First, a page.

From yesterday, this article discusses the factors that play into the parental decision to circumcise or leave their sons intact. It’s mostly accurate, although it tries a bit too hard to be balanced and unbiased in countering clear logic. I understand that the logic is not accepted by society, but that doesn’t change its objective truth.
That’s not what interests me. This does:
The opinions of friends and Berkeley, Calif., neighbors Judith Barish and Denise Leto epitomize the controversy.
Barish, a stay-at-home mother of an 8-year-old daughter and two boys ages 3 and 6, decided on circumcision. Although she says the medical reasons at the time were not altogether compelling, the decision was made for other reasons. “Our children are half Jewish. We debated the issue and really looked into it,” she says. “The medical benefits versus the risk seemed like a wash. But ultimately we decided to circumcise as one small concession to religion and culture.”
“Whether a boy is circumcised or not doesn’t matter so much,” she says. “He can be healthy, happy and love his penis either way.”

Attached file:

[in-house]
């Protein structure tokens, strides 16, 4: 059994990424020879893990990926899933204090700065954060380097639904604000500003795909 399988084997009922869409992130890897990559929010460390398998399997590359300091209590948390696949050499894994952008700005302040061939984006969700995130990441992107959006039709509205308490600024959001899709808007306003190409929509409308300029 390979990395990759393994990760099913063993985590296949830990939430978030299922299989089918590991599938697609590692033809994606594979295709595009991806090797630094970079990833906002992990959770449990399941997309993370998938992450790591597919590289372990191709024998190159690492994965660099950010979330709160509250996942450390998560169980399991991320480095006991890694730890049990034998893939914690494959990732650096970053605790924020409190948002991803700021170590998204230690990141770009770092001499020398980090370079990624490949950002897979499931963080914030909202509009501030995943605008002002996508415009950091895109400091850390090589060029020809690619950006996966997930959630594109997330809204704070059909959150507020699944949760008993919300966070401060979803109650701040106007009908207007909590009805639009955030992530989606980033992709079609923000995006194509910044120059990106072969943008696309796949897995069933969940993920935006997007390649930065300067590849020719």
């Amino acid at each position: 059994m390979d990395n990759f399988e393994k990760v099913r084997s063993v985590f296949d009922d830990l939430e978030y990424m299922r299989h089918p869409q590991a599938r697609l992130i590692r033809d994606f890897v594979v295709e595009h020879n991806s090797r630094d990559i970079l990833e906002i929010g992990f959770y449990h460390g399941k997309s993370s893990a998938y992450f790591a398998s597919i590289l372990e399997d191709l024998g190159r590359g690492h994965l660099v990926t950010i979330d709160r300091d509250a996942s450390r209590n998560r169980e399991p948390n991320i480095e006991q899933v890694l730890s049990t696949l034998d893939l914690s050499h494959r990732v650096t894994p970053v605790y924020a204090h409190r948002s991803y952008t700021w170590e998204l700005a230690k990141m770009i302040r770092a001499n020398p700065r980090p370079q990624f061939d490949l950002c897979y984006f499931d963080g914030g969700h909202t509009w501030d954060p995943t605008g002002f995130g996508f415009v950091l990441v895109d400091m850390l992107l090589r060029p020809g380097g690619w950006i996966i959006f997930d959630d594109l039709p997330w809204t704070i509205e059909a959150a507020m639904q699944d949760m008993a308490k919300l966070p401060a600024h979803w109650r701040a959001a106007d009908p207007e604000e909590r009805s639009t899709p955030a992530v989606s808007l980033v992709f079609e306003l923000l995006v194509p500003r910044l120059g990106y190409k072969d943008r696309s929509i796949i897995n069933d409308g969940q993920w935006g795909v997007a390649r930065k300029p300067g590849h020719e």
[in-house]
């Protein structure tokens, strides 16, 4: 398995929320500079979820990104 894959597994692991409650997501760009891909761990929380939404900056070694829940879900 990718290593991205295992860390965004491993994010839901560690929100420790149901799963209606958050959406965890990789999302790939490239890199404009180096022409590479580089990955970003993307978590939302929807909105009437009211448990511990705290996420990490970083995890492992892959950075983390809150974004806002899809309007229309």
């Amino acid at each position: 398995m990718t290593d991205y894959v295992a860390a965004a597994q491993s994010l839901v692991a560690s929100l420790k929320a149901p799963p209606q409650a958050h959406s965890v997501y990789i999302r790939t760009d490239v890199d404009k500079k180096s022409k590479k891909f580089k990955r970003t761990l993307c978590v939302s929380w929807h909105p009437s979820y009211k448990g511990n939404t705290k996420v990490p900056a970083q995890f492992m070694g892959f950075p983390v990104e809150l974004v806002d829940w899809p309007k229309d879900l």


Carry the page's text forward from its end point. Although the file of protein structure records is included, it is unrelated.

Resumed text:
It’s more appropriate to let the male decide whether or not they approve of that concession, since they’re the ones losing part of their body. Also, they should decide whether or not the concession is “small”. Parents may teach their children their religion, but they do not have the right to practice their religion on the bodies of their children.
To Mrs. Barish’s last point, I’m sure her sons will be fine with being circumcised. Most males are conditioned that way in our society. But to a boy who doesn’t like it, a proclamation from his parents that he can love his penis either way is the wrong analysis. If the boy doesn’t love the permanent change his parents imposed, he’s out of luck. There is no other way for him. What Mrs. Barish is really saying is that a boy should “be healthy, happy, and love his penis” the way his parents choose. That is a flawed basis for decisions regarding medically-unnecessary surgery.